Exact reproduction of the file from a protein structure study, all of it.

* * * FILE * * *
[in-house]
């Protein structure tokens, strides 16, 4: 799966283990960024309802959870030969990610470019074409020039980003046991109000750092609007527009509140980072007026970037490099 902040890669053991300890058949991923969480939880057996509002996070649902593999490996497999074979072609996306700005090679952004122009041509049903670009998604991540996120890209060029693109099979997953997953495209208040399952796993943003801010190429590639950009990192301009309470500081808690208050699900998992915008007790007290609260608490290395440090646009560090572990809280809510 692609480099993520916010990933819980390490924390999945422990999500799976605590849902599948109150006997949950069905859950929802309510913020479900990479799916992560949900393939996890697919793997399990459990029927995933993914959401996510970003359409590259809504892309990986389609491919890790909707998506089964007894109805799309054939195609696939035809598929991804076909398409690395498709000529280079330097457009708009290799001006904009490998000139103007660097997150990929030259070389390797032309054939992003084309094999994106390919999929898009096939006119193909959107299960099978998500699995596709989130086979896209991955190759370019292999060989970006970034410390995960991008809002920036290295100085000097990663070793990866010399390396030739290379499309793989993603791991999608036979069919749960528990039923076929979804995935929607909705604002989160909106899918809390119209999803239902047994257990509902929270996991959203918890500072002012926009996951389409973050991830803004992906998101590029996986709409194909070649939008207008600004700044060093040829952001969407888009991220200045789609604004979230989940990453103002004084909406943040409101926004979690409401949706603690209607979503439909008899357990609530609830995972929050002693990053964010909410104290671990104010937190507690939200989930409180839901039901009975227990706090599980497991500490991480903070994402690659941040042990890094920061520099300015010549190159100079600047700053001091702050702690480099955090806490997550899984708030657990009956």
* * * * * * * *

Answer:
[in-house]
């Protein structure tokens, strides 16, 4: 799966283990960024309802959870030969990610470019074409020039980003046991109000750092609007527009509140980072007026970037490099 902040890669053991300890058949991923969480939880057996509002996070649902593999490996497999074979072609996306700005090679952004122009041509049903670009998604991540996120890209060029693109099979997953997953495209208040399952796993943003801010190429590639950009990192301009309470500081808690208050699900998992915008007790007290609260608490290395440090646009560090572990809280809510 692609480099993520916010990933819980390490924390999945422990999500799976605590849902599948109150006997949950069905859950929802309510913020479900990479799916992560949900393939996890697919793997399990459990029927995933993914959401996510970003359409590259809504892309990986389609491919890790909707998506089964007894109805799309054939195609696939035809598929991804076909398409690395498709000529280079330097457009708009290799001006904009490998000139103007660097997150990929030259070389390797032309054939992003084309094999994106390919999929898009096939006119193909959107299960099978998500699995596709989130086979896209991955190759370019292999060989970006970034410390995960991008809002920036290295100085000097990663070793990866010399390396030739290379499309793989993603791991999608036979069919749960528990039923076929979804995935929607909705604002989160909106899918809390119209999803239902047994257990509902929270996991959203918890500072002012926009996951389409973050991830803004992906998101590029996986709409194909070649939008207008600004700044060093040829952001969407888009991220200045789609604004979230989940990453103002004084909406943040409101926004979690409401949706603690209607979503439909008899357990609530609830995972929050002693990053964010909410104290671990104010937190507690939200989930409180839901039901009975227990706090599980497991500490991480903070994402690659941040042990890094920061520099300015010549190159100079600047700053001091702050702690480099955090806490997550899984708030657990009956």